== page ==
• Best Individual Achievement for Artistic Excellence in the Field of Animation (Nominated, lost to The Nightmare Before Christmas.)
  • Saturn Awards[8]
    • Best Fantasy Film (Nominated, lost to Forrest Gump.)
    • Best Performance by a Younger Actor to Jonathan Taylor Thomas for voicing young Simba (Nominated, lost to Kirsten Dunst for Interview with the Vampire: The Vampire Chronicles.)
    • Best DVD Classic Film Release in 2004 (Nominated, lost to The Adventures of Robin Hood.)
  • British Academy Film Awards[9]
    • Award for Best Sound (Nominated, lost to Speed.)
    • Anthony Asquith Award for Film Music (Nominated, lost to Backbeat.)
  • BMI Film & TV Awards[10]
    • BMI Film Music Award for "Can You Feel the Love Tonight" (Won)
    • Most Performed Song from a Film "Can You Feel the Love Tonight" (Won)
  • Grammy Award[11]
    • Best Vocal Performance Male to Elton John for "Can You Feel the Love Tonight" (Won)
    • Song of the Year for "Can You Feel the Love Tonight" (Nominated, lost to "Streets of Philadelphia" from Philadelphia.)
    • Best Song Written for a Motion Picture, Television or Other Visual Media for "Can You Feel the Love Tonight" (Nominated, lost to "Streets of Philadelphia" from Philadelphia.)
    • Best Song Written for a Motion Picture, Television or Other Visual Media for "Circle of Life" (Nominated, lost to "Streets of Philadelphia" from Philadelphia.)
    • Best Instrumental Composition Written for a Motion Picture or for Television (Nominated, lost to Schindler's List.)
  • MTV Movie Awards[12]
    • Best Villain for Jeremy Irons (Nominated, lost to Dennis Hopper for Speed.)
    • Best Song From A Movie for "Can You Feel the Love Tonight" (Nominated, lost to "Big Empty" from The Crow.)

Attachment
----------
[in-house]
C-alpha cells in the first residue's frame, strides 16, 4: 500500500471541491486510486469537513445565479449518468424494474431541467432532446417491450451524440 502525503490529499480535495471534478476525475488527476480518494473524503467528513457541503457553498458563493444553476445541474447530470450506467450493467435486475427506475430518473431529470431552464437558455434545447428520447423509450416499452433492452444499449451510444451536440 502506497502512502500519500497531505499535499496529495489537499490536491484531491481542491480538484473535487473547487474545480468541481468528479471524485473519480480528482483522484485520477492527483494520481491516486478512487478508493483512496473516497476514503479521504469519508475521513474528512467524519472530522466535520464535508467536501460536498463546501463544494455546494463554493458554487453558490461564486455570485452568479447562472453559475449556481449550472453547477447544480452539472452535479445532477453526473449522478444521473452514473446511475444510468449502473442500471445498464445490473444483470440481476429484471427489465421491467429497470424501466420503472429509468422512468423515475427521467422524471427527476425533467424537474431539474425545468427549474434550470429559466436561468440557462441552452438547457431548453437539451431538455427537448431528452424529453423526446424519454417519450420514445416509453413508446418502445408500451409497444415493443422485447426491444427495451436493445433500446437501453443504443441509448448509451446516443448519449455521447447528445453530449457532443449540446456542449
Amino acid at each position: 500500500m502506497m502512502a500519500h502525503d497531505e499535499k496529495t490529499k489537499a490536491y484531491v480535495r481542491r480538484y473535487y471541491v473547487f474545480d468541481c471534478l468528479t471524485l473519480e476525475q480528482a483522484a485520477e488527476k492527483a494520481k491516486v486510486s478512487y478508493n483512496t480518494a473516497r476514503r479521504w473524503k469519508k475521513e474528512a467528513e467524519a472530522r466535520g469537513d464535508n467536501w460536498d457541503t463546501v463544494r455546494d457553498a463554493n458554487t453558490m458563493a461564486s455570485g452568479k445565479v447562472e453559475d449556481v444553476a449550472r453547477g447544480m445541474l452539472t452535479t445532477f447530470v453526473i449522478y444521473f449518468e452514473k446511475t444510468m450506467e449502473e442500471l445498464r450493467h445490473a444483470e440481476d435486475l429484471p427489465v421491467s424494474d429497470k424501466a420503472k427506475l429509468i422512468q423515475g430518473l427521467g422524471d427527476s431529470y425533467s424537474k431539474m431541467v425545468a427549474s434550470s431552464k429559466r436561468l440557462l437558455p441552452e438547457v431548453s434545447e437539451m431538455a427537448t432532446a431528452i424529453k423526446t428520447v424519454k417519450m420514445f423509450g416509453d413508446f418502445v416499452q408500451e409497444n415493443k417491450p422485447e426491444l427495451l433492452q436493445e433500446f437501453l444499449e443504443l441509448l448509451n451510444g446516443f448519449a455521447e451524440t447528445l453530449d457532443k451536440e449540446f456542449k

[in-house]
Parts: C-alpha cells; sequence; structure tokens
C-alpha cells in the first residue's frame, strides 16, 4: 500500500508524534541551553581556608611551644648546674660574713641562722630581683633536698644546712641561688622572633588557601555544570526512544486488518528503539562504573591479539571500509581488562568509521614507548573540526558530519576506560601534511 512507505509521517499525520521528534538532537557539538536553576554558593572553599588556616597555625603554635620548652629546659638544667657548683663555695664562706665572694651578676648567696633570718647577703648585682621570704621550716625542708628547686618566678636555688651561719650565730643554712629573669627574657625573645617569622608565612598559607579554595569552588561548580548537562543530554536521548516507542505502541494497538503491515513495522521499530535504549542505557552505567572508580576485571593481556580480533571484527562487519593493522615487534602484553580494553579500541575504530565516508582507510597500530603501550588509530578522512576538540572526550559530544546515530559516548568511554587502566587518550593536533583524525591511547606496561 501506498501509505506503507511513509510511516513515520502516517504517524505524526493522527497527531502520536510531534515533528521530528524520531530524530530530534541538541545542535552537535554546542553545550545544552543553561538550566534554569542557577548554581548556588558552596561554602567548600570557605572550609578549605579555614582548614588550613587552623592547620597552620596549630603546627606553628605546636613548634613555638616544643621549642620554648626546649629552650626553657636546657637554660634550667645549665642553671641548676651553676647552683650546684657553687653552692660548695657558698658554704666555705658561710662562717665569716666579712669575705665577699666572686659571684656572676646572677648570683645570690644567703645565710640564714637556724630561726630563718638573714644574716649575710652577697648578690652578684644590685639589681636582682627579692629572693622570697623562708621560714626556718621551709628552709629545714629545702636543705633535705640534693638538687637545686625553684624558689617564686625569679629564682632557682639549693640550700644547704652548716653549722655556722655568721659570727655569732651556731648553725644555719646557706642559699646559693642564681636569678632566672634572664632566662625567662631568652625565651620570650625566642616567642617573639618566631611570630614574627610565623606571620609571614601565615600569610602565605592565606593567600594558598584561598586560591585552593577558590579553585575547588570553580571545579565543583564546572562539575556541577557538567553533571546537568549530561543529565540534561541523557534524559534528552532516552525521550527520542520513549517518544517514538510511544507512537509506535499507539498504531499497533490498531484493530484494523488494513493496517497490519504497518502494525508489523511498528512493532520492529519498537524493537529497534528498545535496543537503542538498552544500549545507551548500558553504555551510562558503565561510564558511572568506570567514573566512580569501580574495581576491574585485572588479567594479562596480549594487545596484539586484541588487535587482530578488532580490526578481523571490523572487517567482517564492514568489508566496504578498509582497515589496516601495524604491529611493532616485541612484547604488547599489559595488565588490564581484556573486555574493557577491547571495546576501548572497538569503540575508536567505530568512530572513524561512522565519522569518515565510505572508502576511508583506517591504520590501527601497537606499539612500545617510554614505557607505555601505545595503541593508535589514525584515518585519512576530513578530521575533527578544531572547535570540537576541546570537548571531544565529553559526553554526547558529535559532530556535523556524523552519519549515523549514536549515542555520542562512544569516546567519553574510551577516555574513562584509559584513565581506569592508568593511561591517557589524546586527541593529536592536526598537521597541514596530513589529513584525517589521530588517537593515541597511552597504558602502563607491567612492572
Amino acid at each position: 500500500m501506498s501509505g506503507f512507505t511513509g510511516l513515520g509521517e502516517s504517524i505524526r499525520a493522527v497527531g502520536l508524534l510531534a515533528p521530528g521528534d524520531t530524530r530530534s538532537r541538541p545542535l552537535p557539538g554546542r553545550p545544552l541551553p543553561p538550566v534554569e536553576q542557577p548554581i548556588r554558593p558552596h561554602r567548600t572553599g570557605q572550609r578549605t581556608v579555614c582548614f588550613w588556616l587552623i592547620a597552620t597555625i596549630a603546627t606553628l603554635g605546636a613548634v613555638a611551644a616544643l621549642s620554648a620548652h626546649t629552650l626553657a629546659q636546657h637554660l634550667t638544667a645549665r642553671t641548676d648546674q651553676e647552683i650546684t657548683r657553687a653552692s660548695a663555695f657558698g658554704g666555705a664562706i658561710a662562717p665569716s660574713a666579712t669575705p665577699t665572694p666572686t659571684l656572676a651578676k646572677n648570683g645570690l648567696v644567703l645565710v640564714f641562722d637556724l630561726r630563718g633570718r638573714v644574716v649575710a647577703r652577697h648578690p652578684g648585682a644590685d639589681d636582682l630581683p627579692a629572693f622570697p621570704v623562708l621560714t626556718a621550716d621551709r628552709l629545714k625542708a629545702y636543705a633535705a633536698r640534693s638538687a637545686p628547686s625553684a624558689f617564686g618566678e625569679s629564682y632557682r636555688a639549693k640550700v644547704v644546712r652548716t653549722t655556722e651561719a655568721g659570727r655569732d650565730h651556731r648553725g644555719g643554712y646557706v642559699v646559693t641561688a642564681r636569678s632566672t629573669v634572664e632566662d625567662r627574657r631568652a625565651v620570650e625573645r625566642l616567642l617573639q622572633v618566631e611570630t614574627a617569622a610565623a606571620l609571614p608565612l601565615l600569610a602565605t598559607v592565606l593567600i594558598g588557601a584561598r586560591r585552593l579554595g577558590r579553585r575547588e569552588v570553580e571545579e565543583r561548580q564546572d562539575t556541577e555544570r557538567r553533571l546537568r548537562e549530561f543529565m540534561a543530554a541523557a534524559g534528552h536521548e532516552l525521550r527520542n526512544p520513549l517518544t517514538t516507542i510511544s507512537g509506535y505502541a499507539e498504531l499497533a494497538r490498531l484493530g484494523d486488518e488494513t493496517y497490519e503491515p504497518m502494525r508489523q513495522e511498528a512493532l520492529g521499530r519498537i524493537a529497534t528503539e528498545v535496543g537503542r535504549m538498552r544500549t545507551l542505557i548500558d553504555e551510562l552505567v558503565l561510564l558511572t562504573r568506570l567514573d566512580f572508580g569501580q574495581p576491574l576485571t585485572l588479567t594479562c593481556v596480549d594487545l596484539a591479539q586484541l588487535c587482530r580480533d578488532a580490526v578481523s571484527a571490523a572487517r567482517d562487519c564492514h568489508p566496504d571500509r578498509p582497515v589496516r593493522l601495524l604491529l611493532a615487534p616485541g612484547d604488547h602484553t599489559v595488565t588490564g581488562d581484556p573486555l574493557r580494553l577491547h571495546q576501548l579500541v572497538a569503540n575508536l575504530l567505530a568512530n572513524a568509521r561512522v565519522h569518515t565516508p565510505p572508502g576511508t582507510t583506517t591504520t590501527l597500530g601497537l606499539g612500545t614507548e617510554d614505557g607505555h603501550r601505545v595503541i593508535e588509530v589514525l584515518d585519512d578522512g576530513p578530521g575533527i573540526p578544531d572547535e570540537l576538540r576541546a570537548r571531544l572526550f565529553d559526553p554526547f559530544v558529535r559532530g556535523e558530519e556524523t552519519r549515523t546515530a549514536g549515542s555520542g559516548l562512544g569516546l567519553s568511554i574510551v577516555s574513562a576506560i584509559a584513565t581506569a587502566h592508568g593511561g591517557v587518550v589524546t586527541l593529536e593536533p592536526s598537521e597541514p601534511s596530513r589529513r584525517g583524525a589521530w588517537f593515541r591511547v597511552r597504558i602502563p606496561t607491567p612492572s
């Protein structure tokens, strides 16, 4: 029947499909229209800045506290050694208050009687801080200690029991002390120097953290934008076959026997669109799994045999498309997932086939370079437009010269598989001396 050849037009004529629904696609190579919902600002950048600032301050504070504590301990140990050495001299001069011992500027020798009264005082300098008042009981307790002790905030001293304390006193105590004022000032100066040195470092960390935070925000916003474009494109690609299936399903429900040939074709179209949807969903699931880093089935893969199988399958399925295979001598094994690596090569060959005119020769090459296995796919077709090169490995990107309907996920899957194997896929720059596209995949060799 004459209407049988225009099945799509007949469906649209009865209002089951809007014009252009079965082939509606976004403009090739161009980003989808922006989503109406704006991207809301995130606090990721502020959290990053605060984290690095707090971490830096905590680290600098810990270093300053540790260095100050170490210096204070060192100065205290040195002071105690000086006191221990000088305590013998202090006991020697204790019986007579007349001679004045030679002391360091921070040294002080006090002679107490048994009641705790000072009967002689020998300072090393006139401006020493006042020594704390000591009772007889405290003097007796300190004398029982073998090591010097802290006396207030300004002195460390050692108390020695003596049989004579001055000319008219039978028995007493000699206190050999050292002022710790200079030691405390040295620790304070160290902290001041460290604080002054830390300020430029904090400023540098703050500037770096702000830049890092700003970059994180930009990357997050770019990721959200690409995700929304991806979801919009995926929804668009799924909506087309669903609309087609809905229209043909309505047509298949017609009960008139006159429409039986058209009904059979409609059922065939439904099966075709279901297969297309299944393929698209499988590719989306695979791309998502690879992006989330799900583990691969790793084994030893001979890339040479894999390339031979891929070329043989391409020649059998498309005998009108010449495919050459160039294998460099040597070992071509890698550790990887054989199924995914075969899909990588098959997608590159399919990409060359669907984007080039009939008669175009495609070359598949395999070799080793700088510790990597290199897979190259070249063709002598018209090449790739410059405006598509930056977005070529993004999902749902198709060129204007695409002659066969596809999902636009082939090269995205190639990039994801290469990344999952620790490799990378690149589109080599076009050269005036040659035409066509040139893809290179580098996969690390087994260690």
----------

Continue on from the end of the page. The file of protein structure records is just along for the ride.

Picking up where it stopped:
• Kids' Choice Awards[13]
    • Favorite Movie (Won)

Sequels and spin-offs

The Lion King was so successful that Disney created a sequel called The Lion King II: Simba's Pride and a television series called The Lion King's Timon and Pumbaa. A second sequel, The Lion King 1½, was released on February 10, 2004.

The Lion King had a special edition that was released in IMAX cinemas.

Controversies

"SEX"

In one scene of the movie it looks as if animators had written the word "sex" into some of the frames of animation. However, they wanted to show the letters "SFX" (meaning "special effects"). In the The Lion King DVD the word has been taken out.

Kimba the White Lion

'Kimba the White Lion' is an animated TV show from the 1960s. It was made in Japan by Osamu Tezuka. Some characters and parts of the story in The Lion King are similar to Kimba the White Lion but Disney has said that it was not done on purpose.[14]

"The Lion Sleeps Tonight"

In one scene with Timon and Pumbaa they both sing "The Lion Sleeps Tonight". This has caused disputes between Disney and the family of South African Solomon Linda, who composed the song (originally titled "Mbube") in 1939. In July 2004, the family went to court, seeking $1.6 million in royalties from Disney. In February 2006, Linda's heirs (family) reached a legal settlement with Abilene Music, who held the worldwide rights and had licensed the song to Disney for an undisclosed amount of money.[15]

Hidden racism

Upon its release, some critics complained that the hyenas in the movie were negative (bad) racial stereotypes of African-American people and Hispanic people.[16] It has been said that "despicable hyena storm troopers speak...in racially coded accents that take on the nuances of the discourse of a decidedly urban, black, and Latino youth." [17]

Hamas' propaganda

In August 2007, the Hamas terrorist group produced an animated propaganda (information) movie that made fun of the style of The Lion King. The programme was shown on their television station, Al-Aqsa TV. Hamas was shown as a lion that chased and killed rats that looked like members of the secular (separate from religion) Fatah group in Gaza. The programme was shown for a short time but was taken off the air for changes.[18][19]